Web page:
We want to know, ourselves, the answers that will be produced by the initiatives still in progress. If we do not wait to get these answers, our action may not only prevent the answers from being given, but also wipe out the practical possibilities of further efforts at peaceful settlement for quite some time to come. A whole new phase of escalation and much higher military costs would ensue.
Terminating the pause now would probably end the efforts at prisoner exchange which have been started in Berlin and Algiers,3 and thus also cut off whatever hopeful developments might flow collaterally from the prisoner discussions.
One of our great disabilities around the world in the Viet Nam situation has been a lack of agreement, and even understanding, on the part of many governments and large opinion groups, in regard to our policies and actions. President Johnsonʼs peace offensive has had major political impact in building both understanding and confidence for the United States. We ought not to jeopardize any of this gain, or fail to maximize it, by coming to a decision too quickly on the length of the pause. It is known around the world that the peace offensive is still actively in progress. It would be harmful to our political interests to end the pause before the returns are in and the result is plain to the rest of the world. We have been criticized in the past for impatience in regard to the pause of May 1965 and for lack of sufficient interest and responsiveness to earlier moves characterized at least by some as peace initiatives. We need to take special care this time.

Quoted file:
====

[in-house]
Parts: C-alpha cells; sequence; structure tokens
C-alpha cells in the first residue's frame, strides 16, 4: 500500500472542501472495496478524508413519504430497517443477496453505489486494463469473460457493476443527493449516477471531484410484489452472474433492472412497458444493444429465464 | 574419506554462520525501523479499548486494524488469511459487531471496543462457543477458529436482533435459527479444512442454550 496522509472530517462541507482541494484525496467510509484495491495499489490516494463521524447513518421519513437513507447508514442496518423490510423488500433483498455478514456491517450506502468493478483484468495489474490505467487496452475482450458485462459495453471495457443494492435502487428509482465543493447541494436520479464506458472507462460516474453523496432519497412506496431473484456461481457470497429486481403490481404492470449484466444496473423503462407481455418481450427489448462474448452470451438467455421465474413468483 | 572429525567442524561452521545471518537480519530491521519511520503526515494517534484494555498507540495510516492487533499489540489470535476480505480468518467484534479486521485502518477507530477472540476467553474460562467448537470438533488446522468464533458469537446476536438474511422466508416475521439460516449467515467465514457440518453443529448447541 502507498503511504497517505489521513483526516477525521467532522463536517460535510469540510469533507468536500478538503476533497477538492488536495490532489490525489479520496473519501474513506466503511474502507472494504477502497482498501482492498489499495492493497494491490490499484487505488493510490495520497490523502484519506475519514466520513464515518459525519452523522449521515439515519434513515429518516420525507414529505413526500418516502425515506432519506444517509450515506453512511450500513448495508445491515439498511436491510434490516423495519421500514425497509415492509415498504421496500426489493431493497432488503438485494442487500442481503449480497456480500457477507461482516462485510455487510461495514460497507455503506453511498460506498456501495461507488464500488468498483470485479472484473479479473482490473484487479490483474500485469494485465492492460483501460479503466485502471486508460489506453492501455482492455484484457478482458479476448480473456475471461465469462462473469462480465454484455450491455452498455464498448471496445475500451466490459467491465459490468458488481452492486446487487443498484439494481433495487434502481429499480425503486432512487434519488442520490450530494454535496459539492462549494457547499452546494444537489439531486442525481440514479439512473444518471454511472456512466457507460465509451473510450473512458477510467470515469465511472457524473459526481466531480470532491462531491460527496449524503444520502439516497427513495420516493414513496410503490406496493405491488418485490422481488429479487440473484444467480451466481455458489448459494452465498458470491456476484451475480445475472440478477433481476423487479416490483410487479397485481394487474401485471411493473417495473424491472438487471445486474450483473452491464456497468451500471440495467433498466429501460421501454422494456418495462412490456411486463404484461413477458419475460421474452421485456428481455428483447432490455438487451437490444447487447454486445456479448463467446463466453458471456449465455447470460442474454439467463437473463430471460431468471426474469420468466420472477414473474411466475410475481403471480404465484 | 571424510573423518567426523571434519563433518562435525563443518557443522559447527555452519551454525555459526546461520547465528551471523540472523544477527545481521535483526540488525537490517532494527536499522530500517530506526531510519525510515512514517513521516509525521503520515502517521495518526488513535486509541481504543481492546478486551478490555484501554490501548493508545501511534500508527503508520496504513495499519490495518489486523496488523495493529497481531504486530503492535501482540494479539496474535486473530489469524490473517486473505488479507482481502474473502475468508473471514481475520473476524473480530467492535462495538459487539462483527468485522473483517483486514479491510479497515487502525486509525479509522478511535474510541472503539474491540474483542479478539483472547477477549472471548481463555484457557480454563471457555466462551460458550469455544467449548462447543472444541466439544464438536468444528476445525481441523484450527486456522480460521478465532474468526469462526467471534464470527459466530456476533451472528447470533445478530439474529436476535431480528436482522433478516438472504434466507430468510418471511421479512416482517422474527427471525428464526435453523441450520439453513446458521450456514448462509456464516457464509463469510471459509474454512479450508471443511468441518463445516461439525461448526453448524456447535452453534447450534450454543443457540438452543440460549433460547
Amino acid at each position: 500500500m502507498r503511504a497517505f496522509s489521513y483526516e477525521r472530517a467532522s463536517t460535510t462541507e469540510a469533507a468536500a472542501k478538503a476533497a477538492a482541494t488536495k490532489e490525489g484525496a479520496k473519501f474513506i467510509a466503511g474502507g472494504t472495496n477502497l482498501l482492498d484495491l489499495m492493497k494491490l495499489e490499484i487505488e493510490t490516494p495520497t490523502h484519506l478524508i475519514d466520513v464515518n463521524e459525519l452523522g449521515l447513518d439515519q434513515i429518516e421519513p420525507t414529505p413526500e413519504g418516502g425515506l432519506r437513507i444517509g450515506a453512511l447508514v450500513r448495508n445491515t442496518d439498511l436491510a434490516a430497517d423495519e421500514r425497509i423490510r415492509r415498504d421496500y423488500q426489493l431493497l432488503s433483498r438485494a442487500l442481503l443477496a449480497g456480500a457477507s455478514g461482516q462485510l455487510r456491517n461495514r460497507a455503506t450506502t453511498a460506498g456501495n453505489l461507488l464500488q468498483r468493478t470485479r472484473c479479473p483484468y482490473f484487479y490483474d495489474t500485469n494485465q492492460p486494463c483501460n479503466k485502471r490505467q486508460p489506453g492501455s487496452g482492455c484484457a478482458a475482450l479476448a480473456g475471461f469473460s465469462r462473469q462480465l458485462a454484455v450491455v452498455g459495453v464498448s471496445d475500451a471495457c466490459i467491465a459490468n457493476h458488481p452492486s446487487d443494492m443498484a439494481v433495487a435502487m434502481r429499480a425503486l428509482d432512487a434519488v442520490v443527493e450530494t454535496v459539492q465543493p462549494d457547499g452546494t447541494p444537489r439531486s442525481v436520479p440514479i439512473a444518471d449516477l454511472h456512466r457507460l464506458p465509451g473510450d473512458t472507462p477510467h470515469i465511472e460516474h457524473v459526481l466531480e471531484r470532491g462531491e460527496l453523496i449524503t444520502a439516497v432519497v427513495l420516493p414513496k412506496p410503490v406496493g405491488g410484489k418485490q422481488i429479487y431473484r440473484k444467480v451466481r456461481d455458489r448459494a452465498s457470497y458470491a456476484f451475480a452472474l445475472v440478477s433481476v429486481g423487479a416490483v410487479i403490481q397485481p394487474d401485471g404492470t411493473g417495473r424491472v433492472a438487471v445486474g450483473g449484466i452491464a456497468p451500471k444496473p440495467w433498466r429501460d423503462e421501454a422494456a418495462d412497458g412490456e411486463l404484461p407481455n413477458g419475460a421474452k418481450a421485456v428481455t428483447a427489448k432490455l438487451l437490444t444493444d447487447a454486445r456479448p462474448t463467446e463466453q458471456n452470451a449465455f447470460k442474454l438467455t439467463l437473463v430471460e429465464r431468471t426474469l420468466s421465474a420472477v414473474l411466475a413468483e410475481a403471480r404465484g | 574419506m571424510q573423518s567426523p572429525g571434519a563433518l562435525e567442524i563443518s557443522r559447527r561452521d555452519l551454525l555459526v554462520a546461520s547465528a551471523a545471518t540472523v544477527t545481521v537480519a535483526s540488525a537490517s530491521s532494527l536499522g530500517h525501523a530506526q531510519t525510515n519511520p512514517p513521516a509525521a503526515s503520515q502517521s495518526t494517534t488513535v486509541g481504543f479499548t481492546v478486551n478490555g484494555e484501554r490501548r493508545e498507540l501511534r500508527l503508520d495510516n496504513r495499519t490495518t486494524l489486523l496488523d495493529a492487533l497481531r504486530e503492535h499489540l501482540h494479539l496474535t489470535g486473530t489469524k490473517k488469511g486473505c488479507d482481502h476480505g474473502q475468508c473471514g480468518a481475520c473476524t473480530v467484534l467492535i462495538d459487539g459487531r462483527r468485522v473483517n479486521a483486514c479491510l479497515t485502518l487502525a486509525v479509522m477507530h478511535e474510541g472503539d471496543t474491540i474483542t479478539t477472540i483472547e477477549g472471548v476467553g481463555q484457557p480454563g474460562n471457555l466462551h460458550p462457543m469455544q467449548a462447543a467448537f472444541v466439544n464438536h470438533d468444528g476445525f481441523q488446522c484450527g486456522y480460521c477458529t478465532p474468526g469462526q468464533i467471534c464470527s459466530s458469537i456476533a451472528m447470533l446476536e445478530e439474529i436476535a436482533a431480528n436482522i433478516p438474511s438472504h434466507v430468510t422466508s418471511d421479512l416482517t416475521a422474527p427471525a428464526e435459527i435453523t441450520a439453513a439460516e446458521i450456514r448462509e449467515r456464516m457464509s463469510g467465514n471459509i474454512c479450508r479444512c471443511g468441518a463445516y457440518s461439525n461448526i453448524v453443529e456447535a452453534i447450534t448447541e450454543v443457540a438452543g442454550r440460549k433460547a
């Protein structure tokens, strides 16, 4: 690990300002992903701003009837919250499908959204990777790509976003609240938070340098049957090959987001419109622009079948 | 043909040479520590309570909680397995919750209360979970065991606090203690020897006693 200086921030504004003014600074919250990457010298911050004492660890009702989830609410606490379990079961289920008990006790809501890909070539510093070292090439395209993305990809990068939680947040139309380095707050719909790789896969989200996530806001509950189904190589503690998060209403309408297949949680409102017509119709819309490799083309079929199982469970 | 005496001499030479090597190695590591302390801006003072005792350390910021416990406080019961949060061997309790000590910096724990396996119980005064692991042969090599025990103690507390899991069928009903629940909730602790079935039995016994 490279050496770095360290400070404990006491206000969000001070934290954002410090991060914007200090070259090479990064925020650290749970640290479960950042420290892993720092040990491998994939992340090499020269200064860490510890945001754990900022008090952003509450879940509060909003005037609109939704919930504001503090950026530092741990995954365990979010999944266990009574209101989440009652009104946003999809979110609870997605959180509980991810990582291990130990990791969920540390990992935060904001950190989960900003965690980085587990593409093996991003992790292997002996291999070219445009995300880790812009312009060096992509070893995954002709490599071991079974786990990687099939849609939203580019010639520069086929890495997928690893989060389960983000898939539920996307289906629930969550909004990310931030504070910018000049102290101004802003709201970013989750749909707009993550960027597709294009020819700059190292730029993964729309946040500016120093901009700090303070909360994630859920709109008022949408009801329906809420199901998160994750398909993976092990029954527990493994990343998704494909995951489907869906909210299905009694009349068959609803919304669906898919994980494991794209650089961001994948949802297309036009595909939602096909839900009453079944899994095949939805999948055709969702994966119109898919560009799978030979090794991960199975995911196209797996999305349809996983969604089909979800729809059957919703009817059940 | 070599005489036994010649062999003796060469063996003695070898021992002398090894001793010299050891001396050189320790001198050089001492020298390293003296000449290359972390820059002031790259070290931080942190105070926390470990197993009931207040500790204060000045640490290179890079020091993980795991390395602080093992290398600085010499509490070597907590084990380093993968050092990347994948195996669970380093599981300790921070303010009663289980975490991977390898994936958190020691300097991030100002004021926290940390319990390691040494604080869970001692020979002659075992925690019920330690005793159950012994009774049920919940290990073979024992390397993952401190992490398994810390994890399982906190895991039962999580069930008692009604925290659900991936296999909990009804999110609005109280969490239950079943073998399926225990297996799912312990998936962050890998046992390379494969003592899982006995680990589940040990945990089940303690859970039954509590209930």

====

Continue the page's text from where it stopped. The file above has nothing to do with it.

It is greatly in our interest to have the onus for a failure of peace efforts placed on the Communist side. If we were at this moment to resume bombing of North Viet Nam, the United States would probably incur, justly or not, a large share of the onus for bringing peace efforts to an end.
Within the United States there is very strong support for the Presidentʼs peace offensive. In the interest of having the country united so far as possible behind him, the President would be well advised to carry the peace offensive a further distance before concluding that it has failed. People in this country also will want to be convinced that the possibilities of a reasonable peace settlement have been exhausted before the war is fully resumed and in all likelihood escalated.4

  1. Source: Department of State, Central Files, POL 27–14 VIET. Secret; Exdis; Pinta. Also sent to Ball.
  2. For a summary of the cable, see Document 29.
  3. See Document 47 for a summary of the negotiations through Algiers.
  4. On January 19 Sisco sent a similar memorandum to Rusk and Ball, outlining a number of “compelling” reasons “why the pause should continue at least a while longer.” (Department of State, Bundy Files: Lot 85 D 240, WPB Chron) Meeker sent a supplemental memorandum to Rusk and Ball on January 22, arguing that public pressure to resume the bombing was slight and proposing eight steps to consider “before the peace offensive is judged to have run a full course.” (Ibid., Ball Files: Lot 74 D 272, Viet-Nam, Misc. Notebooks) In a January 25 memorandum to Ball, which Ball drew on in preparing Document 41, Meeker contended that resumption of the bombing entailed a high risk of Chinese intervention and rendered illusory “for a long time” any meaningful peace efforts. (Department of State, Ball Files: Lot 74 D 272, Misc. Viet-Nam, Vol. VI)